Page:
On board, is 1GB of DDR3 RAM and running the show is a Tegra 3 chipset. The Infinity uses the T33 version clocked at 1.6GHz – when firing on all cores – or 1.7GHz when running on just the one. This makes it the most powerful Android tablet on the market and, basically, it goes like stink. Take its average AnTuTu benchmark score of 12,300 this is a good 2,000 points better than the Prime. Still these are test conditions – the very fast Infinity is faster than the very fast Prime – yet in everyday use, there is little, if any, discernible difference between the two.
AnTuTu and Sunspider results
I hear that in the UK the Infinity will only be available in its 64GB guise, presumably to put some clear blue water between it and the 32GB Prime. Assuming you have two 32GB memory cards to hand – one for the tablet and one for the dock – then this arrangement gives the Infinity a potential 128GB of storage. However, this does have an impact on price, which I’ll come to.
Stock ICS homescreen
The operating system is Android in its Ice Cream Sandwich incarnation and thankfully Asus has resisted the temptation to ‘do a Samsung’ and mess about with it. Will the Infinity get Jelly Bean? More than likely.
The cameras are pretty impressive for a tablet. The rear boasts an 8MP sensor, LED flash and a bright f2.2 lens while the webcam makes do with a healthy 2Mp. Video can be recorded at 1080p and 30f/s in H.264 through both and, naturally, the webcam lets you Skype till you drop. With only the one speaker the sound the Infinity makes is no more than adequate. The Acer A510 easily beats it soundly on this front.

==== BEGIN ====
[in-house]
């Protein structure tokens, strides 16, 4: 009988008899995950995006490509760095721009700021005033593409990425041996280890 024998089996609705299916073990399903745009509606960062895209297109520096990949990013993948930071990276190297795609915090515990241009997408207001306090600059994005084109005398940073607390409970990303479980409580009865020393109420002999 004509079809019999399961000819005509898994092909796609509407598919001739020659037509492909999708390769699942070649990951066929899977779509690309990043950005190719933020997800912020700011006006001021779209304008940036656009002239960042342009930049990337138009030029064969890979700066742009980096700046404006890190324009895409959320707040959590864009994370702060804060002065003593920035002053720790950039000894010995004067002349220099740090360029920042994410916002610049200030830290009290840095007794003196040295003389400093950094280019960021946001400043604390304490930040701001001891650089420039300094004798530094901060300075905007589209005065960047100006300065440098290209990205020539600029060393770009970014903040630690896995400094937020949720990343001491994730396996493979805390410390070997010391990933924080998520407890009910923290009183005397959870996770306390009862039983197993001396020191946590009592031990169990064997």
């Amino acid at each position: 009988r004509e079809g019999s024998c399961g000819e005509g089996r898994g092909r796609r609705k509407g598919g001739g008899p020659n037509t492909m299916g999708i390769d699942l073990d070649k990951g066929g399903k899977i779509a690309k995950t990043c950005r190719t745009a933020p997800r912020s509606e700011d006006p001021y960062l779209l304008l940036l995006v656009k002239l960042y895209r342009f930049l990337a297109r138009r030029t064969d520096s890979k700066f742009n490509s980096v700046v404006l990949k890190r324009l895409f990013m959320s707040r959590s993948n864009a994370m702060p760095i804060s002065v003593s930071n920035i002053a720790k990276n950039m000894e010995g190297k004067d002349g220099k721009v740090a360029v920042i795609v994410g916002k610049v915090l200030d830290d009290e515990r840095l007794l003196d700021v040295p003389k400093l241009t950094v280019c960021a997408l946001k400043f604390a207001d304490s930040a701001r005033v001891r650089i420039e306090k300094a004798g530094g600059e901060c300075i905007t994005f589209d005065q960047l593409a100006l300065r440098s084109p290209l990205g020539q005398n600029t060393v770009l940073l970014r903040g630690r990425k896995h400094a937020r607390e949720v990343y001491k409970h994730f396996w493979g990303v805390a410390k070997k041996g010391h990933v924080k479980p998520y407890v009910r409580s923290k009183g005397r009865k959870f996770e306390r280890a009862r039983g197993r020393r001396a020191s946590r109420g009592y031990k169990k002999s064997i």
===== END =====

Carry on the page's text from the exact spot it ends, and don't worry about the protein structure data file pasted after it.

Trackpad on board so you don't need to tap the screen
The dock part of the Infinity partnership is very similar to those that ship with the lesser Transformers though they are not interchangeable. As with previous docks you get a USB 2.0 port that will happily power an HDD and an SD card slot and a second battery. The Infinity’s batteries are the same as those in the Prime: 25Wh in the tablet, 19.5Wh in the dock.
Next page: Cost-effective?
Re: nice hardware...
Difficult to understand how you can describe the world's most popular mobile OS that way compares to an as yet unreleased but still highly critisised OS.
Re: I have a TF300
Oh please, enough of this Microsoft troll bullshit. How can you even begin to compare an OS you've never used with Android? It may well be better, but right now you have no bloody idea if it is or not. Get a life, get a girl, get a job, get something but please f**k off while you are doing it.
Really nice machine
I've been using one of these as a note taker for the last week - it's a fantastic peice of kit!
RDP to a windows machine and having a better resolution that the desktop it is connecting too, whilst still being readable, is really usefull!
Movies look just absolutely stunning
Working on documents and presentations, comfortably, whilst out and about is great (actually the reason I brought it).
And it fits in my handbag without being too heavy (which is just one reason why I would not a crappy notebook for the same price)
all it needs is a TrackPoint
to all intents and purposes this thing *is* a laptop... it's like the fondleslab equivalent of a ThinkPad W520.
And AFAIK there's no way to get a laptop with that kind of resolution for less than £1000 (maybe £1200?).
600 squids is still a lot of money for a toy - although this one looks to be usable for work, too - hopefully in 3 years' time there'll be a decent supply of ex-corporate examples on the used market...
There's an app for that. Lots of apps.